Fired.

The following is a re-blog of an earlier piece:

US Soccer, and soccer for most of the teams in the CONCACAF region, is not like the rest of the world.  The US is a guaranteed Gold Cup participant, they don’t truthfully enter World Cup qualifying until the late stages and their friendlies are played at times when most of their top tier talent is unavailable.  Thus managing/coaching the USMNT was a rigorous job for Bob Bradley from summer of 2009 through last night – a demoralizing Gold Cup final loss to Mexico.  He had the Confederations Cup, the completion of WC qualification, major international friendlies as tune-ups, the World Cup and then Gold Cup.  It was an exciting time for the game on a national level in this country.

And Bob did well.  The final of the Confed, winning the group in South Africa and reaching the final in the Gold Cup are not achievements to sneeze at.  Except I’m sneezing.  There ain’t enough tissues in the world to stop what’s flying out of my nose.  Especially after last night’s performance.

And it is not on Jonathan Bornstein’s shoulders.  Jonathan Bornstein has no business playing for the US in a friendly against Turks & Caicos, nevermind against Mexico in the Gold Cup final.  When Steve Cherundolo suffered his sprained ankle last night, the move was simple: bring Tim Ream into the middle and slide Carlos Bocanegra back to his natural left back spot.  Mexico is one of the youngest, fastest, fiercest attacking sides in the world currently. Giving Bornstein his first action in months was not the solution for a thinking football man.  It was the solution for Bradley.  And a predictable one at that.  (Someone explain to me how moving Eric Lichaj to the right side could even be CONSIDERED with the way he was playing.)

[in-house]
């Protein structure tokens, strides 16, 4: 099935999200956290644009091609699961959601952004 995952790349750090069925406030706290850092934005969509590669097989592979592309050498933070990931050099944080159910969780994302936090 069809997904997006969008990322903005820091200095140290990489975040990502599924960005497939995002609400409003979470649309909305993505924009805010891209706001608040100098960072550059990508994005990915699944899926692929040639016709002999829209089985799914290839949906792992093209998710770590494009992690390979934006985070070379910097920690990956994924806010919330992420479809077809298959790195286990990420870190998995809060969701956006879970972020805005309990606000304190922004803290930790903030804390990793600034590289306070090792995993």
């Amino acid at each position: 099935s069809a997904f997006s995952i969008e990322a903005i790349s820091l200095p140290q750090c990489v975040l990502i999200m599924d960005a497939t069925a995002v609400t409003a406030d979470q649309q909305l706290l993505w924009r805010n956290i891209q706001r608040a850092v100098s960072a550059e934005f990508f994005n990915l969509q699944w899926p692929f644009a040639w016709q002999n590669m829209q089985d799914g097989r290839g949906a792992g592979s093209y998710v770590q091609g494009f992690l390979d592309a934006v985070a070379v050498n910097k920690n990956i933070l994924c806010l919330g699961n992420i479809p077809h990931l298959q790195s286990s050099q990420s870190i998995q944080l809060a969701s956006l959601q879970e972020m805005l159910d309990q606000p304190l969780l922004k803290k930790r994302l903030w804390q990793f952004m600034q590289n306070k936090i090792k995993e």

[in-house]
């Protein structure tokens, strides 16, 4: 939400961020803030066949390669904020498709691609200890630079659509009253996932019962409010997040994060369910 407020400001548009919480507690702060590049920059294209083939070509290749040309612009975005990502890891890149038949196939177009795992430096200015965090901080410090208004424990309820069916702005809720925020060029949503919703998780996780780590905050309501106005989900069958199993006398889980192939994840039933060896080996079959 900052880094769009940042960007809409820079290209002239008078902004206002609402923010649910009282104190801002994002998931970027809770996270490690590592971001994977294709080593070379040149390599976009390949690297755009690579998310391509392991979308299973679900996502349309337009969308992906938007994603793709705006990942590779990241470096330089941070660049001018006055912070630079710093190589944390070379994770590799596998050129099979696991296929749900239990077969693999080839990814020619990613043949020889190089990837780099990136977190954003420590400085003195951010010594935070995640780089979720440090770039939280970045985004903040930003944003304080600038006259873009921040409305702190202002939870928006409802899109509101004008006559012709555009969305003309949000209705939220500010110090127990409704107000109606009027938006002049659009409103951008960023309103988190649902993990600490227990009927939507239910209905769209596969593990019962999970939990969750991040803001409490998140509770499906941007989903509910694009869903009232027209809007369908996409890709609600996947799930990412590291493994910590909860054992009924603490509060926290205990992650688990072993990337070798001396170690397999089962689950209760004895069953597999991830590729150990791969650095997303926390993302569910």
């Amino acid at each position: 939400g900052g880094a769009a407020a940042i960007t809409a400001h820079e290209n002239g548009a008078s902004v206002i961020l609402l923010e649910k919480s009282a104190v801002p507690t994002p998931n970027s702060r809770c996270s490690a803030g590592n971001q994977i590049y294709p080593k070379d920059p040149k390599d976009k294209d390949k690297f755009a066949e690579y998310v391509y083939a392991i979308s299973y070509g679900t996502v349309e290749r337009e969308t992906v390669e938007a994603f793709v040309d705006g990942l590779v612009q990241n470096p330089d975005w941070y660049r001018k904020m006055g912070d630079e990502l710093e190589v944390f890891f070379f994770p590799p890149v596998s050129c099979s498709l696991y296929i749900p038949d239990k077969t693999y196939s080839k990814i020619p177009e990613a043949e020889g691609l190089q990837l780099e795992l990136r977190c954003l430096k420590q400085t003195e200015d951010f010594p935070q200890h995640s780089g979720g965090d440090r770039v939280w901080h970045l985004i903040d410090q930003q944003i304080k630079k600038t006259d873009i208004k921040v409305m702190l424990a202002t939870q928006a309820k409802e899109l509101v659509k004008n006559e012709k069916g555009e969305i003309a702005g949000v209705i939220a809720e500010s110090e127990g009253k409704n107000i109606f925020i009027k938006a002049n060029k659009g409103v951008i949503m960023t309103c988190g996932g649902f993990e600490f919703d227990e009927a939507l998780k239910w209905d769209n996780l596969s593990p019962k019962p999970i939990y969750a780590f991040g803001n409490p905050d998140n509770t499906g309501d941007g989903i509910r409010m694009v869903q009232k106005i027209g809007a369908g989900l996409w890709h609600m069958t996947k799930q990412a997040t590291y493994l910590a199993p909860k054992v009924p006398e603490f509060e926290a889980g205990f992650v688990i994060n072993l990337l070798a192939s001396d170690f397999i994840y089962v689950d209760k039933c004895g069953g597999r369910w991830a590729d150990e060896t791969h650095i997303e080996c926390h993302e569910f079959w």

And that is ultimately Montclair Bob’s problem.  He can only take this country so far.  In two of the last three major tournaments in which Bradley has coached, the United States have held 2-0 leads in the final and lost.  Brazil (Confed) 3-2.  Mexico (Gold Cup) 4-2.  The defense melts. The offense dries up.  In most of their group stages matches, slow starts have doomed the team but in tournament finals its been fast ones.

We’ve come a long way as a football playing nation.  That can’t be disputed.  And Bradley should be credited for rekindling some of the magic in Freddy Adu and finally recognizing that Dempsey and Donovan belong up front – even if it was only the Altidore injury that forced that recognition.  He should be credited for continuing to bring this country along the path to international viability.

But last night should be where it ends.  It is time for a new man to look at this collection of talent and bring new ideas to the pitch.  A man who will the eleven best Americans at their respective position, regardless of past duty for the national side.  It is time for the U.S. to find a manager, American or not, to take the 2-0 lead back to the dressing room and hoist some silverware after a major tournament.  Nothing less can be acceptable any longer.

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